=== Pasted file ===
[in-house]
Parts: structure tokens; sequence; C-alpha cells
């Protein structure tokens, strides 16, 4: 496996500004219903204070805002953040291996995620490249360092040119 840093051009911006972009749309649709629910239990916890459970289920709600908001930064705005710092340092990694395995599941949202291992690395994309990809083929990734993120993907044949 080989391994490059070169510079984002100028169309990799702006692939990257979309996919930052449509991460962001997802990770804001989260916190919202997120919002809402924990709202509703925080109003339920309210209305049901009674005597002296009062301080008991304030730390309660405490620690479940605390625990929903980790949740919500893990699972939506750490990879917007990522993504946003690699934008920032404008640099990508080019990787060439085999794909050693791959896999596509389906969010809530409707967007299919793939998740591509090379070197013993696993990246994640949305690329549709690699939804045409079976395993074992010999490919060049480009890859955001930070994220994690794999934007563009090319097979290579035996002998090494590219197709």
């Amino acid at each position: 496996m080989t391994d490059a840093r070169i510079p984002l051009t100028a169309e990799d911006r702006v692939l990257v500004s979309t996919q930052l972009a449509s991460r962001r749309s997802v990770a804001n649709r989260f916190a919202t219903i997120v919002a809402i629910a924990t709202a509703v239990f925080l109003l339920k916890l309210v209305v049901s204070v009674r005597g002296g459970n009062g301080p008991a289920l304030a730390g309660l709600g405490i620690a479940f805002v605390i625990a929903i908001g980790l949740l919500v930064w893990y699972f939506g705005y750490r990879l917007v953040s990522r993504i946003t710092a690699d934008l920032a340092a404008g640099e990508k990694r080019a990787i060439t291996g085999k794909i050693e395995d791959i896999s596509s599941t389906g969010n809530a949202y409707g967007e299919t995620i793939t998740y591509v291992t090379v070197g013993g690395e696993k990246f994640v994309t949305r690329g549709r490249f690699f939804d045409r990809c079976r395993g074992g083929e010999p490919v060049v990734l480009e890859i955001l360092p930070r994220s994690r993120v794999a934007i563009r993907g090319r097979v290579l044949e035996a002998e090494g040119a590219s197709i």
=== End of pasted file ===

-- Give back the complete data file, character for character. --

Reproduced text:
[in-house]
Parts: structure tokens; sequence; C-alpha cells
């Protein structure tokens, strides 16, 4: 496996500004219903204070805002953040291996995620490249360092040119 840093051009911006972009749309649709629910239990916890459970289920709600908001930064705005710092340092990694395995599941949202291992690395994309990809083929990734993120993907044949 080989391994490059070169510079984002100028169309990799702006692939990257979309996919930052449509991460962001997802990770804001989260916190919202997120919002809402924990709202509703925080109003339920309210209305049901009674005597002296009062301080008991304030730390309660405490620690479940605390625990929903980790949740919500893990699972939506750490990879917007990522993504946003690699934008920032404008640099990508080019990787060439085999794909050693791959896999596509389906969010809530409707967007299919793939998740591509090379070197013993696993990246994640949305690329549709690699939804045409079976395993074992010999490919060049480009890859955001930070994220994690794999934007563009090319097979290579035996002998090494590219197709």
């Amino acid at each position: 496996m080989t391994d490059a840093r070169i510079p984002l051009t100028a169309e990799d911006r702006v692939l990257v500004s979309t996919q930052l972009a449509s991460r962001r749309s997802v990770a804001n649709r989260f916190a919202t219903i997120v919002a809402i629910a924990t709202a509703v239990f925080l109003l339920k916890l309210v209305v049901s204070v009674r005597g002296g459970n009062g301080p008991a289920l304030a730390g309660l709600g405490i620690a479940f805002v605390i625990a929903i908001g980790l949740l919500v930064w893990y699972f939506g705005y750490r990879l917007v953040s990522r993504i946003t710092a690699d934008l920032a340092a404008g640099e990508k990694r080019a990787i060439t291996g085999k794909i050693e395995d791959i896999s596509s599941t389906g969010n809530a949202y409707g967007e299919t995620i793939t998740y591509v291992t090379v070197g013993g690395e696993k990246f994640v994309t949305r690329g549709r490249f690699f939804d045409r990809c079976r395993g074992g083929e010999p490919v060049v990734l480009e890859i955001l360092p930070r994220s994690r993120v794999a934007i563009r993907g090319r097979v290579l044949e035996a002998e090494g040119a590219s197709i």